A community for students.

Here's the question you clicked on:

55 members online
  • 0 replying
  • 0 viewing

baby456

  • one year ago

Please help me with factoring 10m^3n^2-15m^2n^1 medal + fan just don't just give me the answer. Explain IT.

  • This Question is Closed
  1. baby456
    • one year ago
    Best Response
    You've already chosen the best response.
    Medals 1

    @mathstudent55

  2. baby456
    • one year ago
    Best Response
    You've already chosen the best response.
    Medals 1

    @dajakesta

  3. mathstudent55
    • one year ago
    Best Response
    You've already chosen the best response.
    Medals 1

    \(\large 10m^3n^2-15m^2n^1\) You are factoring a two-term polynomial. Start by factoring a common factor out of both terms. What is the GCF of both terms?

  4. baby456
    • one year ago
    Best Response
    You've already chosen the best response.
    Medals 1

    5

  5. mathstudent55
    • one year ago
    Best Response
    You've already chosen the best response.
    Medals 1

    Correct. For the number parts, 10 and -15, you can factor out 5. What about for the variable parts? What do m^3 and m^2 have in common?

  6. baby456
    • one year ago
    Best Response
    You've already chosen the best response.
    Medals 1

    6

  7. mathstudent55
    • one year ago
    Best Response
    You've already chosen the best response.
    Medals 1

    Not a number. It's a variable to a power.

  8. mathstudent55
    • one year ago
    Best Response
    You've already chosen the best response.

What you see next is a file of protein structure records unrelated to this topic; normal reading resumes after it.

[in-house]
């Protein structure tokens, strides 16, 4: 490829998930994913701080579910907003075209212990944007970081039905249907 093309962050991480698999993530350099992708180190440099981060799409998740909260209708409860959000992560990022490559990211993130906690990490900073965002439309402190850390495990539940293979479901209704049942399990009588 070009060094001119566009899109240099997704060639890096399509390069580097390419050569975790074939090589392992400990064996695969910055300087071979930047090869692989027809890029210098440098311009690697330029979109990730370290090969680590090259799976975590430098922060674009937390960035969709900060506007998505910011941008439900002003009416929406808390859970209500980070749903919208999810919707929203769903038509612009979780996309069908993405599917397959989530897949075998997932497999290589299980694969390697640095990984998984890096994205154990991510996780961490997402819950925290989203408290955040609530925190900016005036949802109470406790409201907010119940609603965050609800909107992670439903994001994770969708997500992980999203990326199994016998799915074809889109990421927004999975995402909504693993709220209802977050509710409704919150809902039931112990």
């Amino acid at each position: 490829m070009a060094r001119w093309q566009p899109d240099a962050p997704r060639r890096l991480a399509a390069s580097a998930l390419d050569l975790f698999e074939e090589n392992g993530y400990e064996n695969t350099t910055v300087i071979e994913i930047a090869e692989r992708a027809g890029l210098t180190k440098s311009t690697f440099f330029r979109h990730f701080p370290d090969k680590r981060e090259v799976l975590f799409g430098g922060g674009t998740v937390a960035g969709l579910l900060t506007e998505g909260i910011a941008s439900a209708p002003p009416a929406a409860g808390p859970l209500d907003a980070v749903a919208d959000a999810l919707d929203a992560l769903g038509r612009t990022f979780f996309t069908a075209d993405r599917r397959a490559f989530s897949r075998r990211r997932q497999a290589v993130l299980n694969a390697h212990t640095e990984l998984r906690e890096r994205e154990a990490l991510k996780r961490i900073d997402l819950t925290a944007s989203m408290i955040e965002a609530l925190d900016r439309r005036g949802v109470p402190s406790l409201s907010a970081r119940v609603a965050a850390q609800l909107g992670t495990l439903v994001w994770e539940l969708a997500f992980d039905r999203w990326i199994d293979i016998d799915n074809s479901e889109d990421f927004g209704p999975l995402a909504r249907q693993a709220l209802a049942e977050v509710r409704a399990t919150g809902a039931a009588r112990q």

Medals 1

    |dw:1435094377519:dw|

  9. mathstudent55
    • one year ago
    Best Response
    You've already chosen the best response.
    Medals 1

    m^3 and m^2 have m^2 in common.

  10. mathstudent55
    • one year ago
    Best Response
    You've already chosen the best response.
    Medals 1

    Then we see what n^2 and n^1 have in common. |dw:1435094442799:dw| n^2 and n^1 have n in common.

  11. mathstudent55
    • one year ago
    Best Response
    You've already chosen the best response.
    Medals 1

    That means the GCF of the two terms is 5m^2n

  12. baby456
    • one year ago
    Best Response
    You've already chosen the best response.
    Medals 1

    how did you get 2 from

  13. mathstudent55
    • one year ago
    Best Response
    You've already chosen the best response.
    Medals 1

    The common factor is \(\large 5m^2n\) The 2 is the exponent of the m.

  14. baby456
    • one year ago
    Best Response
    You've already chosen the best response.
    Medals 1

    ok

  15. mathstudent55
    • one year ago
    Best Response
    You've already chosen the best response.
    Medals 1

    \(\large 10m^3n^2-15m^2n^1\) Now we factor out the GCF: \(\large =5m^2n(~~~~~~~~~~~~~~)\)

  16. baby456
    • one year ago
    Best Response
    You've already chosen the best response.
    Medals 1

    how? i dont know i am so confused

  17. baby456
    • one year ago
    Best Response
    You've already chosen the best response.
    Medals 1

    what gcf

  18. mathstudent55
    • one year ago
    Best Response
    You've already chosen the best response.
    Medals 1

    \(\large =5m^2n(2mn - 3)\)

  19. baby456
    • one year ago
    Best Response
    You've already chosen the best response.
    Medals 1

    where are you getting the 2 and 3

  20. mathstudent55
    • one year ago
    Best Response
    You've already chosen the best response.
    Medals 1

    The 2 and the 3 are the numbers you need so that when you multiply by the 5 outside you get back the 10 and 15 you started with.

  21. mathstudent55
    • one year ago
    Best Response
    You've already chosen the best response.
    Medals 1

    Factoring is the opposite of the distributive property.

  22. baby456
    • one year ago
    Best Response
    You've already chosen the best response.
    Medals 1

    i dont get it

  23. mathstudent55
    • one year ago
    Best Response
    You've already chosen the best response.
    Medals 1

    Let me go back a few steps and show a simple example. Do you know the distributive property?

  24. baby456
    • one year ago
    Best Response
    You've already chosen the best response.